Ferguson and Beyond: Building Communities Where ‘Race Matters’; Sylvester Brown Jr.

The racial unrest in Ferguson has been fueled by a more than 115 year-old phenomenon. Since the early 1900s, African Americans in St. Louis have been legally restricted, confined or relocated into areas where they were not always welcomed. Due to “white flight,” limited vision and few resources to start businesses in their own communities, blacks have been trapped in pockets of poverty throughout the region. This poverty-especially generational poverty-is the root cause that fuels crime, illegal drug activity, family dysfunction, chronic illnesses and hopelessness in many low-income St. Louis neighborhoods. In this discussion, Sylvester Brown, Jr., director of the Sweet Potato Project will detail a plan where everyone and anyone can help build vibrant and economically vibrant African American communities in the St. Louis region.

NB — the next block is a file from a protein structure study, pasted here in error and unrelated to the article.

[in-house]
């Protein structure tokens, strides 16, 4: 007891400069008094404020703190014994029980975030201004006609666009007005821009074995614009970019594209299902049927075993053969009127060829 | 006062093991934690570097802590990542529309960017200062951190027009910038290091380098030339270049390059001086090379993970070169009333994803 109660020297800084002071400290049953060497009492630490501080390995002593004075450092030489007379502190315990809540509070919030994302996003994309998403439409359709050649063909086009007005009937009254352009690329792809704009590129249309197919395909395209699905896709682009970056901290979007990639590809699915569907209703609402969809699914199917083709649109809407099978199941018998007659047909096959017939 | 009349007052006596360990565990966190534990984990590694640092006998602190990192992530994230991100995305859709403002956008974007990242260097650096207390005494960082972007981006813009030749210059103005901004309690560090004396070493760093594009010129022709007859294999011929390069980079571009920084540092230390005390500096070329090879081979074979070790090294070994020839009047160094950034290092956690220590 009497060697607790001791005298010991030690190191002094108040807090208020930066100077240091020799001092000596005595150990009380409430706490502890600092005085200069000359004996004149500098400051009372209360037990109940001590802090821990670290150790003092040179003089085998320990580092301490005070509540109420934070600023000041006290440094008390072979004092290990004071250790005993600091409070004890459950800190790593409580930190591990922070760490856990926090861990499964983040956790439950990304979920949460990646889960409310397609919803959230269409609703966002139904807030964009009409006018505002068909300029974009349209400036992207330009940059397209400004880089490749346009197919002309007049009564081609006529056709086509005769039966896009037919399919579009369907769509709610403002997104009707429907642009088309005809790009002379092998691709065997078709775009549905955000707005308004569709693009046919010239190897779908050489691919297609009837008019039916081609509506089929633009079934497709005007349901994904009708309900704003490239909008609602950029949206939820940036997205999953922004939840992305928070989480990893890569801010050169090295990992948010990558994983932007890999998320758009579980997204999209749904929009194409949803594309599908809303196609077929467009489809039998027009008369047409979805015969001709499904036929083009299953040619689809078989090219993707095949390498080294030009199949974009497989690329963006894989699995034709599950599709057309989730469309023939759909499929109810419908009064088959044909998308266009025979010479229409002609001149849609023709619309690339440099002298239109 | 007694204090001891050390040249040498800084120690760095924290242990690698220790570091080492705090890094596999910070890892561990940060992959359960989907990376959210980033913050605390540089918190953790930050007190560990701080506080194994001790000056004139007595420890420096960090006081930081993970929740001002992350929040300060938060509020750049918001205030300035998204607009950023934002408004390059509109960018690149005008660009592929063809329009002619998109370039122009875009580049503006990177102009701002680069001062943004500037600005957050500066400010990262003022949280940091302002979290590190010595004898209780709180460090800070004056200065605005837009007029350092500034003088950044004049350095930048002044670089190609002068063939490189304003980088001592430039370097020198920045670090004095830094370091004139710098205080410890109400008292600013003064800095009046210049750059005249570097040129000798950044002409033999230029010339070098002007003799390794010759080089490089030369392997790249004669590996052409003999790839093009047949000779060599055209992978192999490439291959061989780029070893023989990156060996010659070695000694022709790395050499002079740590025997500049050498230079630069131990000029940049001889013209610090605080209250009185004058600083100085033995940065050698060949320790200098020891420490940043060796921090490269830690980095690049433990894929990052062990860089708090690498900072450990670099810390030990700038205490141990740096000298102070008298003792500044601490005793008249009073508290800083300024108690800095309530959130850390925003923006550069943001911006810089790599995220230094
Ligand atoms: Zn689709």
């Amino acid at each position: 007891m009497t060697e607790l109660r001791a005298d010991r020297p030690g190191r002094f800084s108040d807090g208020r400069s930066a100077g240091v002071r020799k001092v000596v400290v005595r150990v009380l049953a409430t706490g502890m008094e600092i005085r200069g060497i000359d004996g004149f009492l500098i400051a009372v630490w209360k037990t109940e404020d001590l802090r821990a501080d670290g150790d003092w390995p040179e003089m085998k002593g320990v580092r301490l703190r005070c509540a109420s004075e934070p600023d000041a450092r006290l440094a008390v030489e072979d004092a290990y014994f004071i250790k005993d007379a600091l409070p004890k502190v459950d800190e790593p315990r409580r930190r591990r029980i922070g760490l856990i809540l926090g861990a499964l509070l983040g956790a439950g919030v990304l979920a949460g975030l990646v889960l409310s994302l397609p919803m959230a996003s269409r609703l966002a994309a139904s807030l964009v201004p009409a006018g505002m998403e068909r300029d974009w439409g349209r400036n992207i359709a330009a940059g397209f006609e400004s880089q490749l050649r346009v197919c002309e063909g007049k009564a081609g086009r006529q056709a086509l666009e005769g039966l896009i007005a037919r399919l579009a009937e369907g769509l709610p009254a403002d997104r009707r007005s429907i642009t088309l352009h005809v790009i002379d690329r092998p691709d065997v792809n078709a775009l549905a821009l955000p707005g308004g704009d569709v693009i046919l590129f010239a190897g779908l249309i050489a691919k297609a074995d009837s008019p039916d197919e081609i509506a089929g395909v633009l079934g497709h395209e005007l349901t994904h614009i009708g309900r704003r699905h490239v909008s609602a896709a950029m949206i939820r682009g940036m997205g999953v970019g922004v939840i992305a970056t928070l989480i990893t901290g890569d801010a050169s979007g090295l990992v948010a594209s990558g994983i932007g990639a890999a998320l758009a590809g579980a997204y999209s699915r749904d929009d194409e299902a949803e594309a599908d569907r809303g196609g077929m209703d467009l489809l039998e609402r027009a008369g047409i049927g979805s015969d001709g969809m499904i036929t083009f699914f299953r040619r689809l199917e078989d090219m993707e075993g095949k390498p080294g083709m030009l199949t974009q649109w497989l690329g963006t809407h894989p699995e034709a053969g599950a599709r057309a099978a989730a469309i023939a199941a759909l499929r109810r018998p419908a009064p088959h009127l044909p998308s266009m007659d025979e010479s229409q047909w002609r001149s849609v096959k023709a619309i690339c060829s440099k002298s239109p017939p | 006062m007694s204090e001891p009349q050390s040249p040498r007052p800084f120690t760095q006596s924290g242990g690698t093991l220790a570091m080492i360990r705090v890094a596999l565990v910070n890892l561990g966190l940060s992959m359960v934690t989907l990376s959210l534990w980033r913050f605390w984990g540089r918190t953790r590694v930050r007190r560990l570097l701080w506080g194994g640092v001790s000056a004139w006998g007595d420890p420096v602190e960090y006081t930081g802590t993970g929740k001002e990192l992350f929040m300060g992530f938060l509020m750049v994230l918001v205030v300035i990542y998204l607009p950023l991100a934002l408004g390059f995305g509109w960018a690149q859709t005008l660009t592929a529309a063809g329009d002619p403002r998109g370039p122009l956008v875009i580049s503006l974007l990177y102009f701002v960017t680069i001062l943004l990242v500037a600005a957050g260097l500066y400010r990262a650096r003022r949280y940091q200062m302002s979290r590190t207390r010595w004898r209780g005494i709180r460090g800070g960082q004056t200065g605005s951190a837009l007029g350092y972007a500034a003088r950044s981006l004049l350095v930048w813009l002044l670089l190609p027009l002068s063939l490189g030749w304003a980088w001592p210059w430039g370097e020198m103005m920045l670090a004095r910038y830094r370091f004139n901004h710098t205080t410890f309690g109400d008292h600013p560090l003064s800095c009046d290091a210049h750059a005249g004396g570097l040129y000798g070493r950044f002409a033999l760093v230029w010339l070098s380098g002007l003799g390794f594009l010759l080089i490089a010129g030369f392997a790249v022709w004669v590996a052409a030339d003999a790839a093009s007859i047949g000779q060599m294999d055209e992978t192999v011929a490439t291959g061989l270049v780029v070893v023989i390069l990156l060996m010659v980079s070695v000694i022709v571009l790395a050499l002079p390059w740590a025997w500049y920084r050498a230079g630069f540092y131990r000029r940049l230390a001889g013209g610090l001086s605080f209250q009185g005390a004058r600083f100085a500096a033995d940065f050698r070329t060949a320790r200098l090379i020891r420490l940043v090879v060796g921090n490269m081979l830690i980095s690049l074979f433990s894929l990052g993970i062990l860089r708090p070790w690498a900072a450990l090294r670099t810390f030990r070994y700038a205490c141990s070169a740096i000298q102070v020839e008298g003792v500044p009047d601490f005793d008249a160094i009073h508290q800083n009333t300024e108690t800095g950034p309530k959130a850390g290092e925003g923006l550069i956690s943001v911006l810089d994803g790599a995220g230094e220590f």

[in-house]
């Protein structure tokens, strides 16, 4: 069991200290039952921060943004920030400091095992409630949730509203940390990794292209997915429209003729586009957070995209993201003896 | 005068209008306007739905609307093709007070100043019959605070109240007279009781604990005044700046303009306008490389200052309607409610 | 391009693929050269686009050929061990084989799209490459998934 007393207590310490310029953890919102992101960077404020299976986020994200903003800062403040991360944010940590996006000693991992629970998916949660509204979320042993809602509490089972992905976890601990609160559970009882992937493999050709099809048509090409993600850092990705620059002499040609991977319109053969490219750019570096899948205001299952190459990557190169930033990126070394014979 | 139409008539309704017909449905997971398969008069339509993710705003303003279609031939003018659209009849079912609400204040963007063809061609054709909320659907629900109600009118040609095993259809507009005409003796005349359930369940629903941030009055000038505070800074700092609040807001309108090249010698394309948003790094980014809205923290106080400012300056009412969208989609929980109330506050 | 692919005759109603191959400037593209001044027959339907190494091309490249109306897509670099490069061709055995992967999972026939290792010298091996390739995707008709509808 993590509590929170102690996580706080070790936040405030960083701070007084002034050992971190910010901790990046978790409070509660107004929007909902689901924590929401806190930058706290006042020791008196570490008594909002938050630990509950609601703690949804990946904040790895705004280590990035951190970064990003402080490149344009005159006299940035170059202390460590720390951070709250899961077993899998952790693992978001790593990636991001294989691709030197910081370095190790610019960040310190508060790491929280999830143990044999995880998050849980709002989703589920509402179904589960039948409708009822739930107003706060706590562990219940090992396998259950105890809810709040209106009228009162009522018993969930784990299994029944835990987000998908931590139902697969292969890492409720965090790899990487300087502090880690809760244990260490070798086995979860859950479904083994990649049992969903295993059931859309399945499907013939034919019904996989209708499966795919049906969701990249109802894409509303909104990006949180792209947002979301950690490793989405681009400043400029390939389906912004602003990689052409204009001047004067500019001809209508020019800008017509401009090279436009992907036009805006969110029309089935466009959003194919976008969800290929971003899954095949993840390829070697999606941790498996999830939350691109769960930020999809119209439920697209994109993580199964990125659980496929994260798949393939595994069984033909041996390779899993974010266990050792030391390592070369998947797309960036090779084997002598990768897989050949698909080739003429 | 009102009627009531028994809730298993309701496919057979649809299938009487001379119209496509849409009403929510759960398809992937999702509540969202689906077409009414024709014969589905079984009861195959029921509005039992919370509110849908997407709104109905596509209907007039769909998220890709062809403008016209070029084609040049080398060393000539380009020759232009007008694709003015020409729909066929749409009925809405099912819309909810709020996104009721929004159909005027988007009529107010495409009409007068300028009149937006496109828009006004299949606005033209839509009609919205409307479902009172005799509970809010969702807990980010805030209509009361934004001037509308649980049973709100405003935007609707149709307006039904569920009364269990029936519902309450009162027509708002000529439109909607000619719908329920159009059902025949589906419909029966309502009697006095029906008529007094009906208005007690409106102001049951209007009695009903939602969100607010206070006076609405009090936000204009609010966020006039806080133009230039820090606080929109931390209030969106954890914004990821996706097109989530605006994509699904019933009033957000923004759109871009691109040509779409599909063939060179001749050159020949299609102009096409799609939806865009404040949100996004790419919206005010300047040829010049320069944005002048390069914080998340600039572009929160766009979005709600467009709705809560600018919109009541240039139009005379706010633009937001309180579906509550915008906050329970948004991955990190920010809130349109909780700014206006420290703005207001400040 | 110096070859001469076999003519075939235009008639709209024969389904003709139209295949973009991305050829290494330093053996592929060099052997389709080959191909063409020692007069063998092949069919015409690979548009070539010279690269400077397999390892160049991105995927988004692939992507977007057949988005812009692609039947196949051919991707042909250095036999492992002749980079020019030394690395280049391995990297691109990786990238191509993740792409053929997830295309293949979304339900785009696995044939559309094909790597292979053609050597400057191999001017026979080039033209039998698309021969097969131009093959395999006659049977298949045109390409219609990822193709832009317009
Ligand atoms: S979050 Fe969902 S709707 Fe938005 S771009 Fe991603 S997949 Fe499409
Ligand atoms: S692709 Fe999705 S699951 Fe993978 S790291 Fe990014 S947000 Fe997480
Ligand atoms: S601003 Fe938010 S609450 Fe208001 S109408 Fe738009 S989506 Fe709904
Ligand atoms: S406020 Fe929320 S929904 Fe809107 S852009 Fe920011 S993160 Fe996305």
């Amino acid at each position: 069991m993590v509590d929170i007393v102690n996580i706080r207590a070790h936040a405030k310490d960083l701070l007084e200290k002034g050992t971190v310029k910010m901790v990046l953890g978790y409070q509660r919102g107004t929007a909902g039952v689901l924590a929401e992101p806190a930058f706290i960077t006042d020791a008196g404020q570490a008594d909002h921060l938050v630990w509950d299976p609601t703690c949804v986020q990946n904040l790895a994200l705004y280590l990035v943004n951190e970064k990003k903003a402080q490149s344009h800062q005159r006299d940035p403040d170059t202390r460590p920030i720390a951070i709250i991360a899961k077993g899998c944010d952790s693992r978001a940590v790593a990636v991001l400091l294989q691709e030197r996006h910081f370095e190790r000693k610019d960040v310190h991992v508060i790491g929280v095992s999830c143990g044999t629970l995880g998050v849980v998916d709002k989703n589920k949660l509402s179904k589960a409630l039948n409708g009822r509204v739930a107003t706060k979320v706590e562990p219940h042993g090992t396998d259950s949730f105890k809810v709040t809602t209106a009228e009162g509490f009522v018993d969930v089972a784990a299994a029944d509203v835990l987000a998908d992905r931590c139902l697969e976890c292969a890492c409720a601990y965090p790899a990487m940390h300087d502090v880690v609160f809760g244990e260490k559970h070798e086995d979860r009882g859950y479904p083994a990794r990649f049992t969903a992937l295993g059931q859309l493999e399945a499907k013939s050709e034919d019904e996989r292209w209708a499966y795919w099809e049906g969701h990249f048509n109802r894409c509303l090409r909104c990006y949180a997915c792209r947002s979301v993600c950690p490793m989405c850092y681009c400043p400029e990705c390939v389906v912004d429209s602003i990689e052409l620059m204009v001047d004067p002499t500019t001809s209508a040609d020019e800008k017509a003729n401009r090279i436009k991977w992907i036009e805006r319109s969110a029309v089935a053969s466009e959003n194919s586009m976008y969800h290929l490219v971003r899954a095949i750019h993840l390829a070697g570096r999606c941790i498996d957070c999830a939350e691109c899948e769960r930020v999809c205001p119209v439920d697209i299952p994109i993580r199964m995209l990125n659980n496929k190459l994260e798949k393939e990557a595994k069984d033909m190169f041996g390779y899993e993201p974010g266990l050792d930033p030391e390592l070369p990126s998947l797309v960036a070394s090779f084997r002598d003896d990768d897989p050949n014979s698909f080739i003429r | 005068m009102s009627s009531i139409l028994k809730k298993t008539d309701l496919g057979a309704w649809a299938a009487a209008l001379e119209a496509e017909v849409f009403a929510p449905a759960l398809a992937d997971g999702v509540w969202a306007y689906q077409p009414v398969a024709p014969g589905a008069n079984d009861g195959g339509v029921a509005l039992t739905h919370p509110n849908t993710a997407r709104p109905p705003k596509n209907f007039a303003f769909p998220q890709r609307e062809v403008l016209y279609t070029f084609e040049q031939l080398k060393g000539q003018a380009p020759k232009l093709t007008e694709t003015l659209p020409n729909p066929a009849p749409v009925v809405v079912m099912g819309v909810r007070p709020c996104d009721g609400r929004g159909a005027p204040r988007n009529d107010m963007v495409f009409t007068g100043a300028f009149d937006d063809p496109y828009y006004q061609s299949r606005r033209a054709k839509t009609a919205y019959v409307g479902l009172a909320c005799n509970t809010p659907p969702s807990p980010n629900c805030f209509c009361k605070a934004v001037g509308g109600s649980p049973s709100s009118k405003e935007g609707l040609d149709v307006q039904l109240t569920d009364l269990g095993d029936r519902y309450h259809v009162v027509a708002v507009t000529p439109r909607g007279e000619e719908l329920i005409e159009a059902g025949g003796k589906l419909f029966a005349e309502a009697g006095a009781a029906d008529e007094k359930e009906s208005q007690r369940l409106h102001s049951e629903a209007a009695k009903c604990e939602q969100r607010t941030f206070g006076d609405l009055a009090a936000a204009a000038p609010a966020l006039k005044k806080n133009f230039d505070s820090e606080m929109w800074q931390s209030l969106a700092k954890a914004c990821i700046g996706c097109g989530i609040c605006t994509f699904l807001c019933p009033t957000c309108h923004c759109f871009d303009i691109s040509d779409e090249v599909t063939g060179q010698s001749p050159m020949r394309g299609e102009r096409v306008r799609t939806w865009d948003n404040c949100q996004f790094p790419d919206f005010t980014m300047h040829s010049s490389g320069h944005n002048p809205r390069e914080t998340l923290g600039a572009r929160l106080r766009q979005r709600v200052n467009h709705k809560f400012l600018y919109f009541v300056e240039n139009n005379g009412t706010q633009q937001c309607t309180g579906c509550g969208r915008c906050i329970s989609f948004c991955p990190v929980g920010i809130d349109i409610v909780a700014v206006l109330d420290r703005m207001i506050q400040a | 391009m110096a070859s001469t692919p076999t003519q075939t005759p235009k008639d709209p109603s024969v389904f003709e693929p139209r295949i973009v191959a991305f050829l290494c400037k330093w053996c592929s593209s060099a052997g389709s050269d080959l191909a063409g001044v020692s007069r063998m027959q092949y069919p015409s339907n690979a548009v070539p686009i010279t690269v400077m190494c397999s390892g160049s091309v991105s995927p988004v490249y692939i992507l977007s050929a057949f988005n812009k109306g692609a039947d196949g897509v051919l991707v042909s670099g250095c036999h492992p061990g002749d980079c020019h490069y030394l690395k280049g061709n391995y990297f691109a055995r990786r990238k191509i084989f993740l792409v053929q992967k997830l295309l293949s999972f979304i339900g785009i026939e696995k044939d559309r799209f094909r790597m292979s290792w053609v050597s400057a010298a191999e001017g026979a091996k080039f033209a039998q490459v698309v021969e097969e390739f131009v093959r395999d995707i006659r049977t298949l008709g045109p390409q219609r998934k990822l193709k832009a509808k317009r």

Sylvester Brown, Jr. is an award-winning journalist, former publisher of Take Five Magazine and former metro columnist for the St. Louis Post-Dispatch. He has worked as a researcher, consultant, and contributor with numerous authors including Tavis Smiley, Dr. Cornel West, Tom Burrell, and Chef Jeff Henderson. In 2012, Sylvester partnered with the North Area Community Development Corporation to create the Sweet Potato Project. The mission of the Sweet Potato Project is to restore economic activity in North St. Louis by creating alternative and progressive ways of producing and distributing locally grown products and to teach young men and women sustainable business and entrepreneurial skills that can change their lives.